Weekend links & poetry

Ever deal with battles at bedtime? Here is our resident poet’s take on the struggle to get a little one to finally go to sleep. Read and enjoy…


I pull her door closed again,
or nearly closed, since I know better,
drawing it toward the jamb with a practiced arm,
pausing at our precise line of compromise—
the angle where her longing for light from the hall
meets my only condition, sufficient shadow
for her to fall asleep.

All is quiet as I tiptoe away, holding my breath
because the act of exhalation might be taken
as a summons—then I settle in bed with a book,
claim my first long breath of the day,
and let my mind sidle into the story.

I have mentally defected when she appears
without warning, knocking me back to the world
where I’m a parent of a child with needs:
this time it’s a drink of water that for some reason
she can’t fetch for herself. That is my clue,
but I am tired and have been listening all day,

so what I hear is that our truce has been breached,
our short-lived ceasefire is over, and now this is war—
I spring out of bed and march her back to her room,
dropping a barrage of explosive rebukes.

By all accounts I seem to have won—
she is restored to her rightful place in bed
and the water is long forgotten—but it’s a paltry win,
if the reward is to retreat to solitude and a novel,
for I am in her space, still talking;
my blood pressure still escalating.

As soon as I fall silent
she produces a new excuse to keep me
in the room, and I see a slight smile surface
at the success of these guerrilla maneuvers.
But then one hand balls up to rub at her eyes
and a yawn escapes her now grinning mouth—

she is tired of fighting sleep single-handed,
and now that I’m there
she can lay down arms
and rest.

© Sarah Dunning Park, 2012. All rights reserved. Used with permission.

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Tsh and Sarah

Tsh compiled today's list of links. Today's poem is by our poet-in-residence, Sarah Dunning Park, whose book, What It Is Is Beautiful, contains poems about the complexities of being a mom. Writing this poetry sometimes helps her be a better mother, and sometimes leads her to yell at everyone to let her think in peace. Sarah and her husband, Charlie Park, run PearBudget.com, and attempt to be good parents for their three daughters.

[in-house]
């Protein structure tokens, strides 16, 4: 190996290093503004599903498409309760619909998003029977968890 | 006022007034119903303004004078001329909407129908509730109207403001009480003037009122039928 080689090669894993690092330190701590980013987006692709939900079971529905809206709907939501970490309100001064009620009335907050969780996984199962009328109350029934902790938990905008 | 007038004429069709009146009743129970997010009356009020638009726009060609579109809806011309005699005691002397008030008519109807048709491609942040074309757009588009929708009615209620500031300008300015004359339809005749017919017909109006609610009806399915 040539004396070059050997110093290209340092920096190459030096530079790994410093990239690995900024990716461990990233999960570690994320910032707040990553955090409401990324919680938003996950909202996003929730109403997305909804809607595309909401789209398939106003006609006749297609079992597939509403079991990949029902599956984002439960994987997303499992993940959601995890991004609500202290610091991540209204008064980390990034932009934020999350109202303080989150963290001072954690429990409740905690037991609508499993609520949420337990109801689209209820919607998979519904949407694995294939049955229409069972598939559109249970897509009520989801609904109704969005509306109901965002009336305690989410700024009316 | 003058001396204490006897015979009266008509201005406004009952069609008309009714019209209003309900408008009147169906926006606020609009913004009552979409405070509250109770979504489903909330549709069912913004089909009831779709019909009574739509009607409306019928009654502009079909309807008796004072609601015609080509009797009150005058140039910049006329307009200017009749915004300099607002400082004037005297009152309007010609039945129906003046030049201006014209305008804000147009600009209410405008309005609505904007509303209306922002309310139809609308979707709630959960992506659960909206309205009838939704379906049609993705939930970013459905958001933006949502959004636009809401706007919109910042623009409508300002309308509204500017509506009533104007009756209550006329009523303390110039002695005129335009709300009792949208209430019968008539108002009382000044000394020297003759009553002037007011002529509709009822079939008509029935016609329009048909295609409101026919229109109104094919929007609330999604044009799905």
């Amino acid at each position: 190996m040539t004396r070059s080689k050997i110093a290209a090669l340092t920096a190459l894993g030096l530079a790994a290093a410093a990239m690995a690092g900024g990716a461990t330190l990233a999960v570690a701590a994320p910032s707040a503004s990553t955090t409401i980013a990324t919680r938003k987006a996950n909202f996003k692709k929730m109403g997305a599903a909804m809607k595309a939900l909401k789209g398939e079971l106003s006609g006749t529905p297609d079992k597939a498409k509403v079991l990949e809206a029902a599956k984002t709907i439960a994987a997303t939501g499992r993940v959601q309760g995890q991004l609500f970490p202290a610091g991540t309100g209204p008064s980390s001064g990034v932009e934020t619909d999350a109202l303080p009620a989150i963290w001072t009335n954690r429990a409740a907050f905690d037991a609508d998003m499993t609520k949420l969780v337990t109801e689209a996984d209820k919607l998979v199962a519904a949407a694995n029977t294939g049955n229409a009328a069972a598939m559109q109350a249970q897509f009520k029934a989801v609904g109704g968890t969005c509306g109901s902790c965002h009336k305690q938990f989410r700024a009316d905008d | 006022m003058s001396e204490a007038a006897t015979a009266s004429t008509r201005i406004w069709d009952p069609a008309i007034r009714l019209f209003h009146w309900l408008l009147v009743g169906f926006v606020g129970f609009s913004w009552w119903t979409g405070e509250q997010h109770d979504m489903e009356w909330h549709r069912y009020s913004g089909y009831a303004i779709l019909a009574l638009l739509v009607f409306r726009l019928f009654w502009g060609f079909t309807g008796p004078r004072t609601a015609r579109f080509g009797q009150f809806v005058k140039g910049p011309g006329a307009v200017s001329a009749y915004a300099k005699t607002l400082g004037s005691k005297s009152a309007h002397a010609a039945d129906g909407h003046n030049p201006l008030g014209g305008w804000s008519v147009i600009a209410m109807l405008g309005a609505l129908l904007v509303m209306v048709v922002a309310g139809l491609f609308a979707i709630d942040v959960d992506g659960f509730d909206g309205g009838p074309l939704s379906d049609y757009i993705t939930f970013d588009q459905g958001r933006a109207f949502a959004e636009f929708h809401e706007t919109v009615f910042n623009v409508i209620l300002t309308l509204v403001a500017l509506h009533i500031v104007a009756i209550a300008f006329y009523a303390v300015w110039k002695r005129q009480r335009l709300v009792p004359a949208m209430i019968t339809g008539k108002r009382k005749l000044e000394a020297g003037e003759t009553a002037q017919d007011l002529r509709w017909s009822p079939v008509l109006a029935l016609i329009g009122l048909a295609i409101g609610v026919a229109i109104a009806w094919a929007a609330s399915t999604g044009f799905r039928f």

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  1. Thanks for the links. Just curious- How come Simple Design isn’t on the side bar with all the others? I’m always forgetting about it!

    • It’s coming, I promise! We’re working on some site upgrades… Thanks for the reminder, I’ll put it to the top of my to-do list.

  2. Aaaaah. I am loving this poetry. 🙂

  3. Sarah, I love the “precise line of compromise.” Your words are always so rich; I feel like I’m spying on you at home. Best of luck getting back to your novel reading!

  4. Oh, I love that poem. I’ll have to send it to my sister, who has one such on-going war at her home almost every night. I think she’d really appreciate the thought of not being the only one!

    • Thank you, Alarwyn!! Please do pass it along to your sister. And I’m encouraged, too, to not be the only one!

  5. Wonderful, as always, Sarah.

  6. Oh how often bedtime does feel like a battle! I can so relate to the mental defection…
    Also – I feel a bit giddy that my Sorta Crunchy guest post made your links. I’m practically famous! 😉

    • Hi Jessica—I’m so glad you can identify! And I loved your guest post…especially the ‘book date’ idea!

  7. I can so relate to this poem–love it!

  8. So true! Sometimes I marvel at how a small, three-year old can push all the right buttons and make my skin boil – like you said – blood pressure rise. I keep thinking, one of these days we’ll have to wake them and coax them from bed. (One of these days – meaning like ten years from now).

  9. This is me and my boy to-a-T! Honestly, I know he is just excited about life and wants company but such struggles really can get to you when they encroach on your only few minutes of peace. Slowly, slowly we are getting there but I’m glad I’m not the only one who suffers with this night-time battle.

    Love and peace,


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